Teens and Substance Use Disorder

Teens and Substance Use

Did you know that regardless of alcohol being illegal for adults under 21, people from 12 to 20 years of age consume about one-tenth of all alcohol in the US? This accounts for so many teens and substance use disorder they face each year.

How does it begin?

Whether in the form of drugs or alcohol, substance use disorder is a growing concern among teenagers. What usually begins as experimentation or peer pressure can turn into a substance use disorder that can destroy young lives. Once it develops, treatment is often the only option that can help a teen to stop using drugs or alcohol.

Each year the National Institute on Drug Abuse completes a survey called Monitoring the Future.

This year’s survey results

  • Alcohol is misused by 52% of 12th graders, almost 38% of 10th graders and almost 20% of those in the 8th grade.
  • Daily Marijuana use is continuing to increase for the 8th, 10th and 12th graders surveyed.
  • Prescription painkiller misuse has declined over 3.5% overall.
  • Adderall® misuse has also declined significantly in the past five years from 6.8% of seniors in high school misusing to just fewer than 4%.

If you are raising a teen these trends shouldn’t be ignored. Understanding the different factors that predispose teens can help parents or caregivers ensure their teen does not end up misusing drugs or alcohol.

Biological Factors

Genetics play a frequent role in because they can predispose an individual to addictive type behaviors and enhance the physical basis of substance use disorder. Teenagers who are genetically predisposed may be more inclined to continue using a drug after experimenting.

Social Factors

The teen years increase the role of social pressure which can influence the misuse of drugs or alcohol. Peer pressure to experiment or exposure to family and friends who misuse substances can entice a teen to try drugs and alcohol for themselves. Stress from academic, social and/or family life can also affect their choices and studies have shown that teenagers who have high stress are twice as likely as their low-stress peers to use illegal drugs, drink or smoke. Combined with peer pressure stress can be a powerful driver in leading a teen to develop a substance use disorder.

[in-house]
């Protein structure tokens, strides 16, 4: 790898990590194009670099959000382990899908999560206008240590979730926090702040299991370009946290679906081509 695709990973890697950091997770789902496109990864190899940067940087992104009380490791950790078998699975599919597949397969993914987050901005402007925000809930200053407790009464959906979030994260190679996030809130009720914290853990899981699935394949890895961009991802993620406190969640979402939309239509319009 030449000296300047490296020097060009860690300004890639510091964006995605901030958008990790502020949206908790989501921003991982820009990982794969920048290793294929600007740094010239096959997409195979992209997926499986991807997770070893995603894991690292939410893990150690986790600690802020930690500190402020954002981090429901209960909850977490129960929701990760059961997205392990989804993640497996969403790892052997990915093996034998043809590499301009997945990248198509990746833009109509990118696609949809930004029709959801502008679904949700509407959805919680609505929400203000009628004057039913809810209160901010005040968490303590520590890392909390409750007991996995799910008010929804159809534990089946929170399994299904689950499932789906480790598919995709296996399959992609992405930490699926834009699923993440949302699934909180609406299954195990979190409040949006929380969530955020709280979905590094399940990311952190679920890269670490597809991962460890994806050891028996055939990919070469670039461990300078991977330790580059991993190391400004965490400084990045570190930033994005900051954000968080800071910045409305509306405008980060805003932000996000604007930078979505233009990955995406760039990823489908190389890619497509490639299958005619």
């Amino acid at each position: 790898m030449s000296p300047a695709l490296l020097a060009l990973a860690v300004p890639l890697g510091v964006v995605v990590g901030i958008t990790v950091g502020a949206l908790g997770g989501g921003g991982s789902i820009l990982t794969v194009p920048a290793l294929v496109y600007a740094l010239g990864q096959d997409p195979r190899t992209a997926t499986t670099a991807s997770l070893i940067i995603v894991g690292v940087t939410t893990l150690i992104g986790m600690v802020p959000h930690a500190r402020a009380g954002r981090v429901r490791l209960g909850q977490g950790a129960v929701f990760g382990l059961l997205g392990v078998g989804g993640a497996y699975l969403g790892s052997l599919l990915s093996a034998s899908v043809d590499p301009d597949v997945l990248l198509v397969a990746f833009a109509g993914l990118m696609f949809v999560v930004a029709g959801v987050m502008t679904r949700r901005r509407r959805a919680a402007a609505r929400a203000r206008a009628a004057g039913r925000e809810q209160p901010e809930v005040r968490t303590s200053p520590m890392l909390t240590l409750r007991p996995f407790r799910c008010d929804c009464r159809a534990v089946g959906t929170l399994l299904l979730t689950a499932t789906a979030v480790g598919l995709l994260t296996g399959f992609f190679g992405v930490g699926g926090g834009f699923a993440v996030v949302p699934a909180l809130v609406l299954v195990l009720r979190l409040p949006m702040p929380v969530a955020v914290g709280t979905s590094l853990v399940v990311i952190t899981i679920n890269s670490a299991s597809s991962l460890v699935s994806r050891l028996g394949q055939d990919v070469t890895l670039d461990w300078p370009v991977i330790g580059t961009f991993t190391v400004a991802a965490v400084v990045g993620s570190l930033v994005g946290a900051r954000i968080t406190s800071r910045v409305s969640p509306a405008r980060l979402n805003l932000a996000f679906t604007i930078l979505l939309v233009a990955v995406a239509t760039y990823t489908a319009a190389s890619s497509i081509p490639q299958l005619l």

Psychological Factors

There are many mental health and psychological stressors that can put teens at risk. The mental health disorders most frequent co-occurring include depression, anxiety and bipolar disorders. All of these mental health disorders manifest during the teen years. Psychological stressors such as childhood neglect, abuse or any kind of trauma can also increase the likelihood of misusing substances as well. If a teen has not dealt with underlying psychological issues, drugs and alcohol may be used as a coping mechanism. Hormonal fluctuations and body changes increase stress and may further weaken their ability to cope with psychological issues.

Focus on Prevention

There are many causes of substance use disorder but being aware of the reasons is an important part of prevention.  Despite the large number of risk factors, teenagers can be positively influenced by parents and loved ones to avoid the damaging cycle of substance use disorder.  Become involved in your teenager’s life, offer support, encouragement and a listening ear.  A strong relationship with your child can be one of the greatest protective factors for your teenager.

Treatment for Your Teen

If a teen you know does develop a substance use disorder, they need to receive treatment quickly. There are many substance use treatment centers that specialize in helping teens. Lifeline specializes with teens involved in Clark County Juvenile Recovery Court. If you are in Oregon and Washington seeking substance use treatment for your teen please contact the professional team at Lifeline Connections. You can visit Lifelineconnections.org, our Services & Locations information or call (360) 397-8246 for more information.

Sources:

https://www.cdc.gov/ncbddd/fasd/features/teen-substance-use.html           

https://www.drugabuse.gov/related-topics/trends-statistics/monitoring-future

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